Green Jobs: Towards Decent Work In A Sustainable, Low-Carbon World - Real Potential, Formidable Challenges

The report “Green Jobs: Towards Decent Work in a Sustainable, Low-Carbon World” produced in the framework of the UNEP/ILO/IOE/ITUC Green Jobs Initiative assembles evidence - quantitative and conceptual - on existing green jobs. 

It is the first comprehensive and authoritative report which provides an overview of the complexity and policy relevance of global environmental challenges —climate change— and employment. 

It gathers data on employment on different sectors —renewable energy, energy efficiency in buildings, sustainable transportation, and organic agriculture— and draws conclusions and recommendations for policy makers, business and industry, workers and trade unions in the context of the transition towards a low-carbon economy, which may yield a real potential, and yet is faced with formidable challenges. 

The pace of green job creation is likely to accelerate in the years ahead. A global transition to a low-carbon and sustainable economy can create large numbers of green jobs across many sectors of the economy, and indeed can become an engine of development. Current green job creation is taking place in both the rich countries and in some of the major developing economies.

The report emphasises the need for increased investment to create green jobs, facilitate the just transition from traditional to low-carbon economy, and further analyses the major shifts in employments and skills patterns.  

© Port of San Diego

The Report makes an important contribution to the wider economic, social and environmental research communities and NGOs and others, including local authorities interested in these issues.

The report commissioned and funded by the United Nations Environment Programme (UNEP), was produced by the Worldwatch Institute, with technical assistance from the Cornell University Global Labour Institute.

Highlights from the report

Globally around 300,000 workers are employed in wind power and more than 100,000 in solar photovoltaic. In China, the U.S. and Europe more than 600,000 are employed in solar thermal—by far most of them in China. Almost 1.2 million workers are estimated to be employed in biomass in just four leading countries, namely Brazil, the U.S., Germany and China. Overall, in countries where data are available, the number of people employed in renewables is presently around 2.3 million. Given the present gaps in information, this is no doubt a very conservative figure. Because of strong rising interest in energy alternatives, the possible total employment for renewables by 2030 is 20 million jobs, half of it in biofuels related agriculture.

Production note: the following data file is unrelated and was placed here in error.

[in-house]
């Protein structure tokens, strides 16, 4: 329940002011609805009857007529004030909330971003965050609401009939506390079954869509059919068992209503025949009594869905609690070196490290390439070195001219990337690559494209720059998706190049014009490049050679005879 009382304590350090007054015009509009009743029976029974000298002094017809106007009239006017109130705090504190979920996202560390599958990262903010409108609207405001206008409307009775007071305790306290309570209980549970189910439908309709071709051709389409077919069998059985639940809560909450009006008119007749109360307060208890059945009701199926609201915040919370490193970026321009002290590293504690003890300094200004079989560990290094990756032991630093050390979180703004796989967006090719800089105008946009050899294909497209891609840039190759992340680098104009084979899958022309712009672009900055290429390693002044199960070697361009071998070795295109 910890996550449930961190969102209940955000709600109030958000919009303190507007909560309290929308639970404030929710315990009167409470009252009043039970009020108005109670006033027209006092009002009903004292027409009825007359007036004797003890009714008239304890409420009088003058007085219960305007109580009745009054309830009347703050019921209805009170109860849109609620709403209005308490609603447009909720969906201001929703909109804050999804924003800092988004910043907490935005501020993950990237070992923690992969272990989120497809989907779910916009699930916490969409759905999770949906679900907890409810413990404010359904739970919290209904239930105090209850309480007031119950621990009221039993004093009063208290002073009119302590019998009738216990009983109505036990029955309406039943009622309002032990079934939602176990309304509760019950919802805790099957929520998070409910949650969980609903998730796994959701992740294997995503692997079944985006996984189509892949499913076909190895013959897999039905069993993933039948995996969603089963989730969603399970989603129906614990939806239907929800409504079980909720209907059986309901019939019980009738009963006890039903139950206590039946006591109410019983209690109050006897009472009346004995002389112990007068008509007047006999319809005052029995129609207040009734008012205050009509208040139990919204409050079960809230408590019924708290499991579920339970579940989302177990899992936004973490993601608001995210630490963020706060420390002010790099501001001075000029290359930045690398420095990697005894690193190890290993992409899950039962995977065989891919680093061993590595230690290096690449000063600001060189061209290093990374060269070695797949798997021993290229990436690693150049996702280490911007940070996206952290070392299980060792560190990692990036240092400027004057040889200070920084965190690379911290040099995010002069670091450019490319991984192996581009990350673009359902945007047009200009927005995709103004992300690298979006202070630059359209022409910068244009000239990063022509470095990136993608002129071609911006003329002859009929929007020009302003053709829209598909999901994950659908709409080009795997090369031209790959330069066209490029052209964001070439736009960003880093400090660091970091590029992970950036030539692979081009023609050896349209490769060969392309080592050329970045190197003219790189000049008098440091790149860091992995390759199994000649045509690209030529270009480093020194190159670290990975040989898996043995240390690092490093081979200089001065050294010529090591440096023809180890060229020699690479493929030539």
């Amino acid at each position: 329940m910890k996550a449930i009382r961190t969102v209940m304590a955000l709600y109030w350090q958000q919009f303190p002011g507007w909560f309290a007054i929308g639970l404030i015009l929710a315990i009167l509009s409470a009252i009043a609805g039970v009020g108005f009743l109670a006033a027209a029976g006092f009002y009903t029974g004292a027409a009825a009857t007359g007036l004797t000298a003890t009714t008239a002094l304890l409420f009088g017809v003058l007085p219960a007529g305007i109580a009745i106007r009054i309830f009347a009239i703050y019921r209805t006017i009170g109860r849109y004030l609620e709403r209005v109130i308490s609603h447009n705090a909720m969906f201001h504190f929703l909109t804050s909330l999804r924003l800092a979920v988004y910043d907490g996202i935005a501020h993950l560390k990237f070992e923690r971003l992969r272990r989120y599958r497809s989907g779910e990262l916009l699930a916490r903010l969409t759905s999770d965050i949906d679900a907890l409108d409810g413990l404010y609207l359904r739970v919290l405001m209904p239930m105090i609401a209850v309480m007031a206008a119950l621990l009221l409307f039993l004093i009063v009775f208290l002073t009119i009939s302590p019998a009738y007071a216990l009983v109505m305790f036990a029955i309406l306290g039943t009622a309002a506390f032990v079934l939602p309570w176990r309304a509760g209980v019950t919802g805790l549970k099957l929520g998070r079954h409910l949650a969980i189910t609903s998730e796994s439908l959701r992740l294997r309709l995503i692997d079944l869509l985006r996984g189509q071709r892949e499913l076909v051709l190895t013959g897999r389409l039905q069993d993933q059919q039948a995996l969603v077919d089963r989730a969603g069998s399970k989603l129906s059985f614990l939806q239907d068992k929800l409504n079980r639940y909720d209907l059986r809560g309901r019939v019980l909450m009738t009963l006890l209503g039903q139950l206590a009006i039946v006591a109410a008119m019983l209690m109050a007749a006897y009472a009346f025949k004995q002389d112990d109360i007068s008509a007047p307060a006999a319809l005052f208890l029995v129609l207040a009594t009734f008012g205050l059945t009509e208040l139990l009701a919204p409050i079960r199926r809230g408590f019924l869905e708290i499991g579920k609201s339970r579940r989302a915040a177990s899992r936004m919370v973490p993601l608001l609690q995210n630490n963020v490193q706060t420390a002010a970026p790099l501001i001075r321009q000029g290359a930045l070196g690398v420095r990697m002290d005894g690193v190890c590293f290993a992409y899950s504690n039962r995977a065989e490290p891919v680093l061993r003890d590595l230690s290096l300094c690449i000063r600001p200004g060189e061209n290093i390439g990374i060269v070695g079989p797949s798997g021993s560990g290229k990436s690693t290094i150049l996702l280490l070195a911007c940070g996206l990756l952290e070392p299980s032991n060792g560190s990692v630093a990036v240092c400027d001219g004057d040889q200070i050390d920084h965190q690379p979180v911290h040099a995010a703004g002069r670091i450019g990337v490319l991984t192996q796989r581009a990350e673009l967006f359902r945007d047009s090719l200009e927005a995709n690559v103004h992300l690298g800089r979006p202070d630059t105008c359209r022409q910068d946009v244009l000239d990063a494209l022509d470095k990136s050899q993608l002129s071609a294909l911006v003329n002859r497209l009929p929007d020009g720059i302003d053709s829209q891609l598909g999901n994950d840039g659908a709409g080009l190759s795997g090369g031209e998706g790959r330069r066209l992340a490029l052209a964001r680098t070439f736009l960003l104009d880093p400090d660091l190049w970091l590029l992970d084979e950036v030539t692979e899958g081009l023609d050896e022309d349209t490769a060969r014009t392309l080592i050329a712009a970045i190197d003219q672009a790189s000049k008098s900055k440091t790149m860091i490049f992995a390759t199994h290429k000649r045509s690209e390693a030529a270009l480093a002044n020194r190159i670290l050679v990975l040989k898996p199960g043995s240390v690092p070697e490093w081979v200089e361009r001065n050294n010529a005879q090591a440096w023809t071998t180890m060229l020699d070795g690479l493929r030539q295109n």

© Sam Beebe, Ecotrust

Employment in renewables is driven by a more than six-fold increase in investment from 1998-2007, growing from $10 billion to $66 billion. By 2003, renewables accounted for about one-sixth of world investment in power generation facilities and equipment. Some estimate that investment could quadruple to $210 billion in 2016.

In the building sector and elsewhere in the economy, defining the energy efficiency sector is a vexing problem, since most of the relevant forms of employment are embedded in a broad range of existing industries such as vehicle manufacturing, construction, lighting, heating and cooling equipment, electronics, and appliances, etc. The overall transition to energy efficient buildings world-wide could lead to 10 million of new jobs, and green employment for over 110 million currently employed.

In agriculture and the food system, a green jobs scenario will require policy interventions to overcome a series of formidable obstacles that threatened livelihoods of small farmers; the energy and chemical inputs used in intensive farming; the expansion of certain plantation crops; the growth of intensive livestock systems as a result of rising meat consumption; the globalization of food and “food miles”; the rising market power of large retailers; and the problem of vast amounts of GHG-producing food waste in the developed world.

Investment to create green jobs is one side of the jobs coin; training and skill building is the other. Both are necessary to bring green employment to its full potential. Shortages of skilled labor could put the brakes on green expansion. 

Major shifts in employments patterns and skill profiles are expected. Active labor market policies and broad social protections are therefore essential to ensure a fair and just transition for workers and their communities. This must involve income protection as well as adequate retraining and educational opportunities and, where necessary, resources for relocation.

The real-world challenges to implementing Just Transition policies are formidable. At the global societal level, workers’ rights and decent work are a long way from being installed. These decent work and rights deficits often transmit down to the local level. Economic prosperity and employment depend in fundamental ways on a stable climate and healthy ecosystems. Without timely action, many jobs could be lost due to resource depletion, biodiversity loss, increasing natural disaster impacts, and other disruptions. Climate-proofing the economy will involve large-scale investment in new technologies, equipment, buildings, and infrastructure, representing a major stimulus for much-needed new employment as well as an opportunity for retaining and transforming existing jobs.